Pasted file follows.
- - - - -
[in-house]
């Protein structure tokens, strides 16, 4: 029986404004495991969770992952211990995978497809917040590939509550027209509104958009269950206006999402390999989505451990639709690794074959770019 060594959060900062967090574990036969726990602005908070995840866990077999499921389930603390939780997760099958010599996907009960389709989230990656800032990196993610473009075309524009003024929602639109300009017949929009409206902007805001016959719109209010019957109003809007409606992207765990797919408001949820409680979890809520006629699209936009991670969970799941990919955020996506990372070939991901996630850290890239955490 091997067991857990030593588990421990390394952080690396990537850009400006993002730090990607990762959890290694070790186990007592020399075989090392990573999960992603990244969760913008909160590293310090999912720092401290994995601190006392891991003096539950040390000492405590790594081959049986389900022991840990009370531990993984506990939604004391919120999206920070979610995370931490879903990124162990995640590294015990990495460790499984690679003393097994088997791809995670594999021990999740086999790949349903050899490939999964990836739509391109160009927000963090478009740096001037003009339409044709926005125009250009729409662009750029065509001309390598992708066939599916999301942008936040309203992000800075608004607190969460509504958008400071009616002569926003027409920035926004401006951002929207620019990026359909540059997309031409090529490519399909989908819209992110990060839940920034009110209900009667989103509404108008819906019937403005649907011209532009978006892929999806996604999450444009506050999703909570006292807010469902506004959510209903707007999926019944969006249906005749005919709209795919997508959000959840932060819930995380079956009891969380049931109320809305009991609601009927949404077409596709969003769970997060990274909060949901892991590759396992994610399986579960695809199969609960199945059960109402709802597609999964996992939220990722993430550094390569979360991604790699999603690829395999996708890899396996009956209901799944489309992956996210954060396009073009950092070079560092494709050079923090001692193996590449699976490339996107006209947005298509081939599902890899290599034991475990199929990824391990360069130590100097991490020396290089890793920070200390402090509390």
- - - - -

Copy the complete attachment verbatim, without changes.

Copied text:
[in-house]
């Protein structure tokens, strides 16, 4: 029986404004495991969770992952211990995978497809917040590939509550027209509104958009269950206006999402390999989505451990639709690794074959770019 060594959060900062967090574990036969726990602005908070995840866990077999499921389930603390939780997760099958010599996907009960389709989230990656800032990196993610473009075309524009003024929602639109300009017949929009409206902007805001016959719109209010019957109003809007409606992207765990797919408001949820409680979890809520006629699209936009991670969970799941990919955020996506990372070939991901996630850290890239955490 091997067991857990030593588990421990390394952080690396990537850009400006993002730090990607990762959890290694070790186990007592020399075989090392990573999960992603990244969760913008909160590293310090999912720092401290994995601190006392891991003096539950040390000492405590790594081959049986389900022991840990009370531990993984506990939604004391919120999206920070979610995370931490879903990124162990995640590294015990990495460790499984690679003393097994088997791809995670594999021990999740086999790949349903050899490939999964990836739509391109160009927000963090478009740096001037003009339409044709926005125009250009729409662009750029065509001309390598992708066939599916999301942008936040309203992000800075608004607190969460509504958008400071009616002569926003027409920035926004401006951002929207620019990026359909540059997309031409090529490519399909989908819209992110990060839940920034009110209900009667989103509404108008819906019937403005649907011209532009978006892929999806996604999450444009506050999703909570006292807010469902506004959510209903707007999926019944969006249906005749005919709209795919997508959000959840932060819930995380079956009891969380049931109320809305009991609601009927949404077409596709969003769970997060990274909060949901892991590759396992994610399986579960695809199969609960199945059960109402709802597609999964996992939220990722993430550094390569979360991604790699999603690829395999996708890899396996009956209901799944489309992956996210954060396009073009950092070079560092494709050079923090001692193996590449699976490339996107006209947005298509081939599902890899290599034991475990199929990824391990360069130590100097991490020396290089890793920070200390402090509390």